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Burnout Syndrome and Stress Coping in Healthcare Workers in COVID-19 Era

Author(s): Víctor A Vera-Monge, Mariona Alier, Christoper A Alarcon-Ruiz, Natalia Artigas-Graells, Montserrat Perez-Franco, Sebastià Aupí-Escarrà, Almudena Boix-Lago, Miguel Torralba-Calero, Anna DuránNúñez, Noemi Cañete-Abajo,Yolanda Silva

The COVID-19 pandemic has generated a high percentage of mental problems in health workers community. We describe the different strategies for stress coping and their relationship with the prevalence of burnout syndrome in healthcare workers. An electronic survey was done by using the brief COPE 28 and the Malasch Burnout Inventory (MBI) used by health workers. 197 workers were surveyed, the majority were women (80.6%) between 30 and 39 years old (27.2%), 88.6% had direct contact with COVID-19 patients. 39.1% had high emotional exhaustion, 23.4% high depersonalization and 34.0% low personal accomplishment; 9.6% had burnout syndrome. Workers older than 30, had lower prevalence of burnout than those between 20 and 29 years old. Workers with burnout presented less coping focused on problems (0.8 ± 0.4) and more focused on emotion (1.2 ± 0.3). Active coping, positive reframing and acceptance, were associated with a lower prevalence of burnout.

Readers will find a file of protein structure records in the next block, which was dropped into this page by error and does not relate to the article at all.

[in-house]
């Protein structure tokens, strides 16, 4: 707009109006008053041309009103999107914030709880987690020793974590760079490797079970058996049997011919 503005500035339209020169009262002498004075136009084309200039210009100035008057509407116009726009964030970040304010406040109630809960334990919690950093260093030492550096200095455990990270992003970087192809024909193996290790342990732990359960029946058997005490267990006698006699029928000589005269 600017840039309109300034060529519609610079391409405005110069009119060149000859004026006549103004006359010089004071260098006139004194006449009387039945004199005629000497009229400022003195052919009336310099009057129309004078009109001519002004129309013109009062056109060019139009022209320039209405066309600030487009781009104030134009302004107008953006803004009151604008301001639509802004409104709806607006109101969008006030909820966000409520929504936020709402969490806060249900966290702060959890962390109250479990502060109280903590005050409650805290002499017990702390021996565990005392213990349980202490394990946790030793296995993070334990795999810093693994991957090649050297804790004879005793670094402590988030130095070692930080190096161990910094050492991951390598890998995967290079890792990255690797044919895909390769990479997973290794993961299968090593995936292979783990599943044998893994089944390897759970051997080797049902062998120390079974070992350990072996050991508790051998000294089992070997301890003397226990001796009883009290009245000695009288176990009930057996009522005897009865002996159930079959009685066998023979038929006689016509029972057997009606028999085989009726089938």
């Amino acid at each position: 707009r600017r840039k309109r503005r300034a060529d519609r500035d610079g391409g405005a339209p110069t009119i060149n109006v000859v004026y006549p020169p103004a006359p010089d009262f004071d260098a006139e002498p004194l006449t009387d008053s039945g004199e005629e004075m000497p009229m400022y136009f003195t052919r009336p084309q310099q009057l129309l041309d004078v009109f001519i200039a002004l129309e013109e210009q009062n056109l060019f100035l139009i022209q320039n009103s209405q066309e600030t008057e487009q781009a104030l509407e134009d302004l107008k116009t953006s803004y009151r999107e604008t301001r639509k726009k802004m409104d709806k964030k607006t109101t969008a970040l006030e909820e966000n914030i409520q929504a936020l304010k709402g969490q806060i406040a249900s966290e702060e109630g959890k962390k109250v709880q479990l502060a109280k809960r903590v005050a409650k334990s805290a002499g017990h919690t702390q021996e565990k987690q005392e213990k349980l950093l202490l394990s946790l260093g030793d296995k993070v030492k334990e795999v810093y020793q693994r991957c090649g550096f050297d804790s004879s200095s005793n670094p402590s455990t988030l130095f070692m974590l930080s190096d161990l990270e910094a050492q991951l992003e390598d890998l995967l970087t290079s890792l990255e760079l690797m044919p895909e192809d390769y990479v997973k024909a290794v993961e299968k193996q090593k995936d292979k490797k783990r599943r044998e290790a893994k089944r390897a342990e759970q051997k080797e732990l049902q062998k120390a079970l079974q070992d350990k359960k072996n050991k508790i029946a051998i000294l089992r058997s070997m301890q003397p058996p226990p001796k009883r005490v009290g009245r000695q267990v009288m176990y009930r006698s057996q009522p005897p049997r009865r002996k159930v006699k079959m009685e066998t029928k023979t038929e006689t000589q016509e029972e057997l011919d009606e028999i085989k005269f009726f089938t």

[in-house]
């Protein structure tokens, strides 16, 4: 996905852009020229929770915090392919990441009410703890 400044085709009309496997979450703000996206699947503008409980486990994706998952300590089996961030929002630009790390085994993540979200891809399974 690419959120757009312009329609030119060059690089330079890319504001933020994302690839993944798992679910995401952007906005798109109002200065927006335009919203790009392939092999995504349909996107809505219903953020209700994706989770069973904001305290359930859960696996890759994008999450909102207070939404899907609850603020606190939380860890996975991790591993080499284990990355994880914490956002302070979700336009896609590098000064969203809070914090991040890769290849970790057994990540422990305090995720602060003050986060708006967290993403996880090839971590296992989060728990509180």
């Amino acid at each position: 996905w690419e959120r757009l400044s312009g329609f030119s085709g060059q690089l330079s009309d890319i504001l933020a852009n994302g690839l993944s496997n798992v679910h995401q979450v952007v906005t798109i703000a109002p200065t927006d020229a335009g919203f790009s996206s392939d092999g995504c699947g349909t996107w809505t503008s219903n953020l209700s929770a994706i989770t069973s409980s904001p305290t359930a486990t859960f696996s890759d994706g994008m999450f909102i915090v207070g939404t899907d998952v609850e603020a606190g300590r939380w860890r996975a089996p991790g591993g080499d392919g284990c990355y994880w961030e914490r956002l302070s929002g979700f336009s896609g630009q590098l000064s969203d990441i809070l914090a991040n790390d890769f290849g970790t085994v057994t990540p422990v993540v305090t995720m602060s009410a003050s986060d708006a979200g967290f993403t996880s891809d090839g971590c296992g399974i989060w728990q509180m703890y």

Editor In Chief

    Michael Maes

  • Molecular Biology and Neuroscience
    Deakin University
    Victoria, Australia

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